Posted By: Ralph



I’ve been thinking about my TBAS sett surveys, and - after a conversation with a client following a slaughterhouse case - thought this short Q&A might be helpful.

I want to turn my cattle out. What can I do to reduce the risk of them getting TB?

If your grazing land is bounded by mature hedgerows or copses, erect a single strand electric fence 1m inside the boundaries to stop your animals foraging along the field edges, as there may be setts and latrines present, especially during periods of prolonged dry weather.

Don’t feed youngstock on the ground or in troughs on the ground. If you have to feed concentrates, use raised troughs with or without rollers. Don’t leave mineral licks on the ground.

What is a high-risk cow?

TB and Johne’s Disease are caused by similar bacteria. You will know that once a cow has been identified with a raised result for Johne’s that she is on a one way ticket to showing a positive result sooner or later.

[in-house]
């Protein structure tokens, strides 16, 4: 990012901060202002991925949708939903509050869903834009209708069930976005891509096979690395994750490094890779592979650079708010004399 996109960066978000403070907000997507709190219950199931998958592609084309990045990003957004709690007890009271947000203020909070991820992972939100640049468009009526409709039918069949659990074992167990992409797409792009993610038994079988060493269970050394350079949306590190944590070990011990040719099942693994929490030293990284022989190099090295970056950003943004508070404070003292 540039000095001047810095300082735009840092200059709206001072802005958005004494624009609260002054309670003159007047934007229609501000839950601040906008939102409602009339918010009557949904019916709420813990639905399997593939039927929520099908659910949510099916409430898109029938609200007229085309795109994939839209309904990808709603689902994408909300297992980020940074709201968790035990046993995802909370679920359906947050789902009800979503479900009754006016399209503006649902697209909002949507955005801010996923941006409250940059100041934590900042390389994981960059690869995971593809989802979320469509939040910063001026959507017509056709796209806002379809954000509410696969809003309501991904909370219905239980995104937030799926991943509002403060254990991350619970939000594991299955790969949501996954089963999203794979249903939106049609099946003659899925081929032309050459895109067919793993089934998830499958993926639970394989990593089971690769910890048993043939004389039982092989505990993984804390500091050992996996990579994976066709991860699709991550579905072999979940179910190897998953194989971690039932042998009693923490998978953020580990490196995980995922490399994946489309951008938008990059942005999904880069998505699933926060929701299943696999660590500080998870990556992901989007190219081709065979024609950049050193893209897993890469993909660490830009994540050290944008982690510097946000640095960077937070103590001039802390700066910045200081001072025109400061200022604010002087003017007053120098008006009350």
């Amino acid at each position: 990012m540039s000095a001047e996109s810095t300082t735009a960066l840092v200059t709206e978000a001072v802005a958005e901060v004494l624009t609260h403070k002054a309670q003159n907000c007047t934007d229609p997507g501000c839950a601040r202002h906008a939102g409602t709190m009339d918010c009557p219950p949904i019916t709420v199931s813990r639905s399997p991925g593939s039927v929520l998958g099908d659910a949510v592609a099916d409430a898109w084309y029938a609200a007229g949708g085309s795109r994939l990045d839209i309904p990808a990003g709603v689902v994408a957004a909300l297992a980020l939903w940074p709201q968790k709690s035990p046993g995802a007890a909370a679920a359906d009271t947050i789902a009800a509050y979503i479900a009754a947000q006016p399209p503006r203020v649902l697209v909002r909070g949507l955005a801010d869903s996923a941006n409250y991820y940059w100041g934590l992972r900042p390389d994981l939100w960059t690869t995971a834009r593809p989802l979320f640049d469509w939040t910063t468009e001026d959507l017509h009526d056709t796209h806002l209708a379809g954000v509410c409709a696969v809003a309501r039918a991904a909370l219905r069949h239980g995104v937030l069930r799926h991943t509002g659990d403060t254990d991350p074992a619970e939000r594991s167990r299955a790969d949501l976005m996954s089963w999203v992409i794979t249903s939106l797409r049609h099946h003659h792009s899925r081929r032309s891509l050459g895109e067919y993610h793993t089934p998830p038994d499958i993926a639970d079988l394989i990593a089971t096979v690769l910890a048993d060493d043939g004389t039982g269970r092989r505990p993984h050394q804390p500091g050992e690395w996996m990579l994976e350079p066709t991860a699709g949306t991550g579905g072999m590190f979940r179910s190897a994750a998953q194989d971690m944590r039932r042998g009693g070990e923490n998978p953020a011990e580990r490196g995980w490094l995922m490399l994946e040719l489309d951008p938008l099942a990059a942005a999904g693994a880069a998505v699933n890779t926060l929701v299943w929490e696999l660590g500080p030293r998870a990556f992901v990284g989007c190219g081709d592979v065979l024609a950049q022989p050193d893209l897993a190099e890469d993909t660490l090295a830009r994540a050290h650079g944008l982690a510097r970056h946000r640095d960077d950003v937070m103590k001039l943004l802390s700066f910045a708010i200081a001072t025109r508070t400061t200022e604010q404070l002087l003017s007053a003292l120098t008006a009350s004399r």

It is a similar story with TB and although the skin test involves the comparison of the top (avian) reaction with the lower (bovine) one, the present consensus is that the presence of a bovine reaction indicates exposure to infection.

Young cattle generally have few, if any, bottom (bovine) reactions whilst 25-30% of cows in some herds can have them. These herds could have an undetected TB problem.

How can you identify a high-risk cow?

Like Johne’s, the bovine reactions can fluctuate in size or not be present at every test. With TB, your herd’s records for the last 10 years can be accessed online and the results for individual cows can be checked.

If a cow is found to have bovine reactions at successive tests or over a period of time, then it is possible that she will become either a reactor, an IR or a slaughterhouse case. This information tends to be gained retrospectively, ie after you have received that phone call telling you that the cull cow you sent off is a suspect slaughterhouse case.

A High-Risk Cow can also be one whose cohort was an earlier reactor or IR, indicating that they were exposed to the same source of infection at more or less the same time.

But what if these High-Risk cows could be identified and culled before they became problems? Then with good biosecurity, your herd could be on the way to staying on annual testing!

If you’re interested in identifying your High-Risk cows, please contact me.

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